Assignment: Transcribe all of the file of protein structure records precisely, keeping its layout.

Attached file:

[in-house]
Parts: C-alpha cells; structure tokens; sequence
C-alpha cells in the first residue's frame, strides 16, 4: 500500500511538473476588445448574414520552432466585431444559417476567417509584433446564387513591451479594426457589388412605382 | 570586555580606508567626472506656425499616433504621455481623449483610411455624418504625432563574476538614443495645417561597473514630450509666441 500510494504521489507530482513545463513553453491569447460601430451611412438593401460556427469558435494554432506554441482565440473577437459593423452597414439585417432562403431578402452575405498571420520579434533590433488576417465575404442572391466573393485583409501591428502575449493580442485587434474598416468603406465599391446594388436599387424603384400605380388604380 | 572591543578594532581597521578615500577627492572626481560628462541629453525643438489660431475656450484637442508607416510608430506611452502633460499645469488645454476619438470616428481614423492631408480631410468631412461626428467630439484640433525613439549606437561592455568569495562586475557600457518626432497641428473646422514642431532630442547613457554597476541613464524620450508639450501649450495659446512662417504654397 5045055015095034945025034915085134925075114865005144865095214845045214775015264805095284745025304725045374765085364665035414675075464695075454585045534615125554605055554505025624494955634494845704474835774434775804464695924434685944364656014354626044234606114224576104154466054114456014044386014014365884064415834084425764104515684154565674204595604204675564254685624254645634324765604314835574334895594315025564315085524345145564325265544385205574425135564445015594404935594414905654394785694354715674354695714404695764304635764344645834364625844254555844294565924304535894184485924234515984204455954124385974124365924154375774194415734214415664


[in-house]
Parts: C-alpha cells; structure tokens; sequence
C-alpha cells in the first residue's frame, strides 16, 4: 500500500511538473476588445448574414520552432466585431444559417476567417509584433446564387513591451479594426457589388412605382 | 570586555580606508567626472506656425499616433504621455481623449483610411455624418504625432563574476538614443495645417561597473514630450509666441 500510494504521489507530482513545463513553453491569447460601430451611412438593401460556427469558435494554432506554441482565440473577437459593423452597414439585417432562403431578402452575405498571420520579434533590433488576417465575404442572391466573393485583409501591428502575449493580442485587434474598416468603406465599391446594388436599387424603384400605380388604380 | 572591543578594532581597521578615500577627492572626481560628462541629453525643438489660431475656450484637442508607416510608430506611452502633460499645469488645454476619438470616428481614423492631408480631410468631412461626428467630439484640433525613439549606437561592455568569495562586475557600457518626432497641428473646422514642431532630442547613457554597476541613464524620450508639450501649450495659446512662417504654397 5045055015095034945025034915085134925075114865005144865095214845045214775015264805095284745025304725045374765085364665035414675075464695075454585045534615125554605055554505025624494955634494845704474835774434775804464695924434685944364656014354626044234606114224576104154466054114456014044386014014365884064415834084425764104515684154565674204595604204675564254685624254645634324765604314835574334895594315025564315085524345145564325265544385205574425135564445015594404935594414905654394785694354715674354695714404695764304635764344645834364625844254555844294565924304535894184485924234515984204455954124385974124365924154375774194415734214415664